It is sometimes difficult to believe stakeholder pensions are still in the pre-launch phase as it se...
It is sometimes difficult to believe stakeholder pensions are still in the pre-launch phase as it seems as though the pensions industry has been talking about little else for over two years now. It is also hard to think of any other product that has exerted such a profound influence before it has even been launched and created so many myths.
Probably the most fundamental myth is the belief that stakeholder is a new and totally different type of pension, when in reality it is certainly not.
It is true that the DSS has laid down some very specific requirements for stakeholder pensions in relation to charges, member information and employer responsibilities. But, in terms of governing legislation, stakeholder is, in fact, a form of personal pension. The Inland Revenue rules governing eligibility, contributions and benefits are the same for all new defined contribution regime products, be they stakeholder, personal pensions or any money purchase schemes that choose to take that route.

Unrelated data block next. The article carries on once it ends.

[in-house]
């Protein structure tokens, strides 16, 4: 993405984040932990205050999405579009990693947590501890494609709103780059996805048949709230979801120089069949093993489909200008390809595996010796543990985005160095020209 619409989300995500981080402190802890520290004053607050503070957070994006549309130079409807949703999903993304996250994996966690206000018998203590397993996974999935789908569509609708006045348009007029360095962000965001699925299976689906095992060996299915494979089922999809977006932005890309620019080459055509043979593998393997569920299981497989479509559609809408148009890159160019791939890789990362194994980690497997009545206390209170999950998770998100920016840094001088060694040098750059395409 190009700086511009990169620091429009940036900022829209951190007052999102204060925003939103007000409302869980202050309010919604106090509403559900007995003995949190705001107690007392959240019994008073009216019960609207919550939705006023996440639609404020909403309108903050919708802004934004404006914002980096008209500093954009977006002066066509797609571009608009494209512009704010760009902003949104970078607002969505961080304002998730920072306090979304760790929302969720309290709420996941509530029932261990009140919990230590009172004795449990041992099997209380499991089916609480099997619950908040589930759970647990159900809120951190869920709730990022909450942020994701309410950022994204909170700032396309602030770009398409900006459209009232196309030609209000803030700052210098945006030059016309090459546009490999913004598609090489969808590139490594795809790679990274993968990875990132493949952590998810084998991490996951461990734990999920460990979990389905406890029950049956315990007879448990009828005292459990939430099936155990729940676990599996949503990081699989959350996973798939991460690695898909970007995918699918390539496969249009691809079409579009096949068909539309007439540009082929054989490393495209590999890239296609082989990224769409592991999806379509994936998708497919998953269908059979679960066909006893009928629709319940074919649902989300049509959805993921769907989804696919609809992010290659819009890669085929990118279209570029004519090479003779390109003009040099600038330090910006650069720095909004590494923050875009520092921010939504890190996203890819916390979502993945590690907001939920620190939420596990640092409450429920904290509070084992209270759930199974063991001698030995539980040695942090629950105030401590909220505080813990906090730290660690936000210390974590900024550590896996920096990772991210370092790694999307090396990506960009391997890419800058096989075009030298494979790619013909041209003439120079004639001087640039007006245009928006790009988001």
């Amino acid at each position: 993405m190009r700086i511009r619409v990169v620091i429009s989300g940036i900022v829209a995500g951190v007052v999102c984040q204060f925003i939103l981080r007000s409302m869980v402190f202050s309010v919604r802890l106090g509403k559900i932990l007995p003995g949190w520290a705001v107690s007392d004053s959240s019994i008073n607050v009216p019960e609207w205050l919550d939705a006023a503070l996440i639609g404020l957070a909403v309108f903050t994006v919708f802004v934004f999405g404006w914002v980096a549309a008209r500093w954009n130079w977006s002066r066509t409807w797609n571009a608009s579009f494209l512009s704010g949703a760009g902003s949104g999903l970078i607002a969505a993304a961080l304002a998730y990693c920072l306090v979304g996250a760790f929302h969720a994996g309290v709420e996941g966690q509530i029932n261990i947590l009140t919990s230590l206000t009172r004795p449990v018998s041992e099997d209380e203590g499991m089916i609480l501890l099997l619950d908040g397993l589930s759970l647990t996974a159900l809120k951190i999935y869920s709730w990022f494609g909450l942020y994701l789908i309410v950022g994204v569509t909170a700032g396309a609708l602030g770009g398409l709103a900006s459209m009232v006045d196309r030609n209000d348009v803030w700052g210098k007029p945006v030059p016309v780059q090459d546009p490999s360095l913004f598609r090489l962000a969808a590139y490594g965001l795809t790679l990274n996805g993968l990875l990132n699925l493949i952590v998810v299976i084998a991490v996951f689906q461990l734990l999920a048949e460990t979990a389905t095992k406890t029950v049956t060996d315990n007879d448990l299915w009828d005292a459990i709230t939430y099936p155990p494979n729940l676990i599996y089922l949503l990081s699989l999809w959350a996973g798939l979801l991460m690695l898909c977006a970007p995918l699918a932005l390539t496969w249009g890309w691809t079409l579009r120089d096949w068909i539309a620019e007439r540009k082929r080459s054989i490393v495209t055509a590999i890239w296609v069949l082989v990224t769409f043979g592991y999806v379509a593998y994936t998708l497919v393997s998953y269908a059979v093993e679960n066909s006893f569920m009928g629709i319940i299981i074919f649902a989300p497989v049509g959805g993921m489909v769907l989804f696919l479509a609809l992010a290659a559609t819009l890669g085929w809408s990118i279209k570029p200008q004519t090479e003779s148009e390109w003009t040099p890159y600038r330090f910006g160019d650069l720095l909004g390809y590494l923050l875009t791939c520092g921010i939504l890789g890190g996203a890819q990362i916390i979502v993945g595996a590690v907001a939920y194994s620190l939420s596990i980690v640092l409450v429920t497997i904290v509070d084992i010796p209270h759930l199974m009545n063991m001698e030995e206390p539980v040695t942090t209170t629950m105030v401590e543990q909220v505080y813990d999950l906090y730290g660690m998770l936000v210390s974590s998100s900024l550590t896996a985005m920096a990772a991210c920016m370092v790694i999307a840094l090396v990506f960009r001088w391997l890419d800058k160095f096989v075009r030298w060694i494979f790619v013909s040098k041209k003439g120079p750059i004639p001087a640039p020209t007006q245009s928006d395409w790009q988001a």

Aside from the technical considerations of what exactly stakeholder is, there are a number of other myths that have rather more practical implications.
Group person pensions
First, there is the idea that a group personal pension (GPP) already in place will somehow transform itself and suddenly become a stakeholder plan on 6 April.
But even where the GPP in question happens to have the same charging structure as stakeholder, it is not simply a case of moving seamlessly from one to the other.
In joining the GPP, the members have each individually taken out personal pension contracts. If they want to move from one pension to another, a transfer of their benefits would have to be arranged, which would apply even when moving from a GPP to a stakeholder scheme with the same provider. Dependent on the structure and features of the GPP, it may certainly be possible to arrange for members to transfer without any penalty, but any transfer will be bound to involve some administration at the very least.